was read a third time.--- Lord Palmerston moved for leave to bring in a Bill to “ amend the Act of the 2nd and 3rd Wiliam IV., cap. 131, relative to the guarantee of the Greek Loan." He would not now enter into the general question, but merely state that France and England were prepared to perform their part of the treaty but that Russia objected to do so under certaia stipulations. This produced a difficulty which it was the object of the present Bill to remedy ---Several Hon. Members expressed their fears that they should have to record their dissent from the Bill, but would not oppose its first reading.---It was then read a first time.-Adjourned.
July 19.-The Medway Navigation Bill was lost on a division, by a majority of 55 to 41.-Mr. Vernon Smith moved the further consideration of the Charitable Trusts Bill.-Sir Robert Peel objected to the Bill, as tending permanently to mix up political squabbles with the administration of funds bequeathed for purposes of charity. Lord John Russell supported the Bill.–The House ultimately divided, and the numbers were-For the Bill, 133; against it, 88.-On the motion for the third reading of the Established Church Bill, Mr. Hume suggested the postponement of the measure till next session.-Lord John Russell thought the Bill had proceeded too far to be any longer deferred, and would persist in carrying it forward without delay-Mr. Hume then moved that it be read a third time that day six months.-An animated debate ensued ; and, ultimately, on the motion of Mr. Brotherton, the discussion was adjourned till Friday.-The remaining orders of the day were disposed of, and the House adjourned.
July 20.- The Speaker took the chair at four o'clock, but there being only thirtyone Members present, an adjournment took place.
July 21.-Mr. Hume brought forward his proposition (as an amendment) declaratory that it was the opinion of the House, “ that a public competition for a plan for the rebuilding of the Houses of Parliament should again take place, without limitation as to style, and at expense to be previously fixed by Parliament.”—An interesting discussion followed, in the course of which Sir R. Peel contended strongly in favour of the present plan, and finally the amendment of Mr. Hume was rejected without a division.-The Postage on Newspapers Bill was committed, and ordered to be reported on Monday.-Adjourned.
July 22nd. --The Speaker took the Chair at four o'clock, but only thirty-two Members were present, and an adjournment was the necessary consequence.
MEMOIRS OF PERSONS RECENTLY DECEASED.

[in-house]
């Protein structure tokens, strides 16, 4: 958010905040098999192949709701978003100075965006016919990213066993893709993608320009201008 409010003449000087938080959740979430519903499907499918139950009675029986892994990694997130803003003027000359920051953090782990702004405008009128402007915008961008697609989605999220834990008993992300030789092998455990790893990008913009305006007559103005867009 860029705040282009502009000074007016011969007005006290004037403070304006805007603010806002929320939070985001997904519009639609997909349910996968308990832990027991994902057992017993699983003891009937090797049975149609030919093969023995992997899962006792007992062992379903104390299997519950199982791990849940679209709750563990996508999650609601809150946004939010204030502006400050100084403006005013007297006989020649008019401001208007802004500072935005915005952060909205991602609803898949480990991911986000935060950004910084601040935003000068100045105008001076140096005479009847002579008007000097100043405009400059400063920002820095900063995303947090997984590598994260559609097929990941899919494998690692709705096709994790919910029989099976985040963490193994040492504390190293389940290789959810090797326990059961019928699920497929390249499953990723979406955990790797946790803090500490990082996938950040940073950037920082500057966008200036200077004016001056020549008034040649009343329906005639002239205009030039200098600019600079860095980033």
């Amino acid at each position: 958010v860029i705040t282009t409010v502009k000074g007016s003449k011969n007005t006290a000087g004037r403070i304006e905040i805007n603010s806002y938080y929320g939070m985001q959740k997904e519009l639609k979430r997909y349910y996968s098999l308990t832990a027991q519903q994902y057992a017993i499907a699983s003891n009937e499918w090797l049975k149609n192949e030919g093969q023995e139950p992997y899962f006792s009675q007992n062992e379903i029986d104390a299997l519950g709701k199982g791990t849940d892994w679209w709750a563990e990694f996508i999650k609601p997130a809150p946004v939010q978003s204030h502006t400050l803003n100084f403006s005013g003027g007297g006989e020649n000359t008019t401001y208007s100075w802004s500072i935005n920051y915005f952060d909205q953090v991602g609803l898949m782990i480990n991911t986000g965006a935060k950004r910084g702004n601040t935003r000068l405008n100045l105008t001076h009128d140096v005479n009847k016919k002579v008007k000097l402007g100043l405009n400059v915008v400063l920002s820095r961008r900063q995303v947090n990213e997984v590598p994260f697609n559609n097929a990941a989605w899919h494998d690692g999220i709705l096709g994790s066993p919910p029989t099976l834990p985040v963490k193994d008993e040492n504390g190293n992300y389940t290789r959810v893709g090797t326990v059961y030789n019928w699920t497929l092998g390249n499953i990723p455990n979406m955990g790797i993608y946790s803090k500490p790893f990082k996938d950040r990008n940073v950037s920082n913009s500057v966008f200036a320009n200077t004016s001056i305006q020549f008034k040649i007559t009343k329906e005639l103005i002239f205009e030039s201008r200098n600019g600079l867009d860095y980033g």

Sir GODFREY WEBSTER, BART. We regret to announce the death of Sir Godfrey Webster, Bart. Sir Godfrer was the son of Lady Holland, by her former husband, and was born in 1789. He entered the army young, having succeeded to the title and vast property of his father in 1809. After be quitted the army, he represented the county of Sussex in Parliament, and in 1814 married Miss Adamson, daughter of Mr. Adamson, the eminent wine-merchant, by whom he had several children. He was a man of very considerable talent, kind-hearted, liberal, and hospitable; but within the last three or four years he retired from society, in wbich he had earlier in life filled so prominent a position, in consequence, it is said, of pecuniary embarrassments.
Married. At Paris, Vicomte Joseph Maison, Lieut. Colonel on the Staff, son of his Excel. lency the Marquess Maison, Minister of War, Marshall and Peer of France, &c. &c. to Diana, eldest daughter of Peter de Domecq, Esq., of Xerez and of London.
At St. George's, Hanover Square, by the Rev. Richard Musgrave, Canon of Windsor, Aubrey Wenman Wykeham, Esq., younger son of the late P. T. Wyktham, Esq. of Tythrop House, Oxfordshire, to Georgiana, only daughter of the late and sister of the present Sir James Mosgrave, Bart., of Barnsley Park, Gloucestershire,
At St. George's, Hanover Square, J. J. Machell, son of James Machell, Esq., Park Lane, to Marian, eldest daughter of John Baber, Esq., of Knightsbridge.
At St. Mary's, Bryanstone Square, Capt. Ricardo, 2nd Life Gnards, to Katharine, fourth daughter of Lieut. Gen. the Hon. R. Meade,
Died.-At Hooton Hall, Cheshire, the seat of Sir Thomas Stanley, Bart., Lady Hagger. stop, relict of Sir Carnaby Haggerston, Bart., of Haggerston Castle, Northumberland, in the 75th year of her age.
In Hertford Street, May Fair, in his 46th year, Colonel Mackinnon, of the Coldstream Guards.
At Sevenoaks, Marmaduke Robinson, Esq., of Bedford Place, Russell Square, in his soth year.
In John Street, Bedford Row, Richard Richardson, Esq., formerly of Lincoln's Inn Fields, in his 85th year.
At Strood, Kent, Dr. E. F. Bromley, M.D., Royal Navy, aged 59.
Át his house in Hanover Square, Viscount Clifden, in the 76th year of his age.
At the Cape of Good Hope, William Wilberforce Bird, E.,., late Comptroller of Customs, in his 78th year.
INDEX TO Vol. XVI.
Atillavov Nikaeus, 112.
On the Justice and Expediency of Establishing an International Law of
66; Alucalavou Nikaews, 112; My Island Home, 149; Alockoploov, 184;